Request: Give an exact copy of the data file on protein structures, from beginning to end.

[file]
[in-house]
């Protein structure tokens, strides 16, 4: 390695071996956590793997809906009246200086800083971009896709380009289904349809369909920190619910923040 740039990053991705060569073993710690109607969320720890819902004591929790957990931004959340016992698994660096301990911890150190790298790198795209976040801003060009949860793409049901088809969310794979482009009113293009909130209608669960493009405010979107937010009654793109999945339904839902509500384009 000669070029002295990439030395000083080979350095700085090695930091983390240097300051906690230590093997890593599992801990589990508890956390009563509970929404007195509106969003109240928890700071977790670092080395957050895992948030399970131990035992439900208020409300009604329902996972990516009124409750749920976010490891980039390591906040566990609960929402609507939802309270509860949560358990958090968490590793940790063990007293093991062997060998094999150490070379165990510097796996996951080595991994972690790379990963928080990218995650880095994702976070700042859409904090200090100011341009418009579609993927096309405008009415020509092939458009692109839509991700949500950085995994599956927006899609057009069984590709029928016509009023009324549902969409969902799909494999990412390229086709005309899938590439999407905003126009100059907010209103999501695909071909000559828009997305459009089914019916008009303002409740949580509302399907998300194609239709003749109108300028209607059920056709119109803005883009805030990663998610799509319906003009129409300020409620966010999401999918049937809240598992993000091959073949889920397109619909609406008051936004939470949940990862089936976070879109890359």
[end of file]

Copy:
[in-house]
């Protein structure tokens, strides 16, 4: 390695071996956590793997809906009246200086800083971009896709380009289904349809369909920190619910923040 740039990053991705060569073993710690109607969320720890819902004591929790957990931004959340016992698994660096301990911890150190790298790198795209976040801003060009949860793409049901088809969310794979482009009113293009909130209608669960493009405010979107937010009654793109999945339904839902509500384009 000669070029002295990439030395000083080979350095700085090695930091983390240097300051906690230590093997890593599992801990589990508890956390009563509970929404007195509106969003109240928890700071977790670092080395957050895992948030399970131990035992439900208020409300009604329902996972990516009124409750749920976010490891980039390591906040566990609960929402609507939802309270509860949560358990958090968490590793940790063990007293093991062997060998094999150490070379165990510097796996996951080595991994972690790379990963928080990218995650880095994702976070700042859409904090200090100011341009418009579609993927096309405008009415020509092939458009692109839509991700949500950085995994599956927006899609057009069984590709029928016509009023009324549902969409969902799909494999990412390229086709005309899938590439999407905003126009100059907010209103999501695909071909000559828009997305459009089914019916008009303002409740949580509302399907998300194609239709003749109108300028209607059920056709119109803005883009805030990663998610799509319906003009129409300020409620966010999401999918049937809240598992993000091959073949889920397109619909609406008051936004939470949940990862089936976070879109890359």